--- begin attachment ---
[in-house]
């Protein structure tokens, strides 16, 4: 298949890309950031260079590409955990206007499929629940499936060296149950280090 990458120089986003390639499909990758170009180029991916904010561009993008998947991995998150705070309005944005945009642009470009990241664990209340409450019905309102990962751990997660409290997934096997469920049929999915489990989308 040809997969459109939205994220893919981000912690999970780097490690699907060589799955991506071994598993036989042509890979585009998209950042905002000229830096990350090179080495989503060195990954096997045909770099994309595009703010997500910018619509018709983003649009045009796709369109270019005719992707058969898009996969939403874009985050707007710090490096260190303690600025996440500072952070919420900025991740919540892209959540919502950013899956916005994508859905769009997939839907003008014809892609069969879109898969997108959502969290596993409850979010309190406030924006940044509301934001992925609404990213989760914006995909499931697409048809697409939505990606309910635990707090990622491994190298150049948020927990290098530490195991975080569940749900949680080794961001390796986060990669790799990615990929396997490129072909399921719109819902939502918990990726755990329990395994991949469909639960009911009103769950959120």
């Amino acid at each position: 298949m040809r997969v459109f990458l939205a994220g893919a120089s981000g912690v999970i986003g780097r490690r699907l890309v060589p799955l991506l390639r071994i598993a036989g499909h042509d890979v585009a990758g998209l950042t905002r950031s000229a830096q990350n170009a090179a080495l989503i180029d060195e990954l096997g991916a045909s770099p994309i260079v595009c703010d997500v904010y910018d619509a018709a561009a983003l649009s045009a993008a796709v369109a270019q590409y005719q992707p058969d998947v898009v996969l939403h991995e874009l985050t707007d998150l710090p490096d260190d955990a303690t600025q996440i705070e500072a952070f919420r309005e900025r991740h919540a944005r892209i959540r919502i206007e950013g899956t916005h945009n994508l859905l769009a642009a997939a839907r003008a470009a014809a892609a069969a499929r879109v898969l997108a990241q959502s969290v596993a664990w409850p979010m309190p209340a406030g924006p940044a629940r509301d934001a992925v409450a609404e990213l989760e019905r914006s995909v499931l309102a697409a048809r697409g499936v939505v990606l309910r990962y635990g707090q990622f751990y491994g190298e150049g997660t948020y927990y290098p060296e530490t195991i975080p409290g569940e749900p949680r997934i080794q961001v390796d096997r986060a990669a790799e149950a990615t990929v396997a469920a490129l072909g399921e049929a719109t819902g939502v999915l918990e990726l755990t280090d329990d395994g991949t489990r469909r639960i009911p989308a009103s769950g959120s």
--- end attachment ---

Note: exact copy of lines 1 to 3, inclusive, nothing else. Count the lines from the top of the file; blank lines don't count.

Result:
[in-house]
């Protein structure tokens, strides 16, 4: 298949890309950031260079590409955990206007499929629940499936060296149950280090 990458120089986003390639499909990758170009180029991916904010561009993008998947991995998150705070309005944005945009642009470009990241664990209340409450019905309102990962751990997660409290997934096997469920049929999915489990989308 040809997969459109939205994220893919981000912690999970780097490690699907060589799955991506071994598993036989042509890979585009998209950042905002000229830096990350090179080495989503060195990954096997045909770099994309595009703010997500910018619509018709983003649009045009796709369109270019005719992707058969898009996969939403874009985050707007710090490096260190303690600025996440500072952070919420900025991740919540892209959540919502950013899956916005994508859905769009997939839907003008014809892609069969879109898969997108959502969290596993409850979010309190406030924006940044509301934001992925609404990213989760914006995909499931697409048809697409939505990606309910635990707090990622491994190298150049948020927990290098530490195991975080569940749900949680080794961001390796986060990669790799990615990929396997490129072909399921719109819902939502918990990726755990329990395994991949469909639960009911009103769950959120």
């Amino acid at each position: 298949m040809r997969v459109f990458l939205a994220g893919a120089s981000g912690v999970i986003g780097r490690r699907l890309v060589p799955l991506l390639r071994i598993a036989g499909h042509d890979v585009a990758g998209l950042t905002r950031s000229a830096q990350n170009a090179a080495l989503i180029d060195e990954l096997g991916a045909s770099p994309i260079v595009c703010d997500v904010y910018d619509a018709a561009a983003l649009s045009a993008a796709v369109a270019q590409y005719q992707p058969d998947v898009v996969l939403h991995e874009l985050t707007d998150l710090p490096d260190d955990a303690t600025q996440i705070e500072a952070f919420r309005e900025r991740h919540a944005r892209i959540r919502i206007e950013g899956t916005h945009n994508l859905l769009a642009a997939a839907r003008a470009a014809a892609a069969a499929r879109v898969l997108a990241q959502s969290v596993a664990w409850p979010m309190p209340a406030g924006p940044a629940r509301d934001a992925v409450a609404e990213l989760e019905r914006s995909v499931l309102a697409a048809r697409g499936v939505v990606l309910r990962y635990g707090q990622f751990y491994g190298e150049g997660t948020y927990y290098p060296e530490t195991i975080p409290g569940e749900p949680r997934i080794q961001v390796d096997r986060a990669a790799e149950a990615t990929v396997a469920a490129l072909g399921e049929a719109t819902g939502v999915l918990e990726l755990t280090d329990d395994g991949t489990r469909r639960i009911p989308a009103s769950g959120s």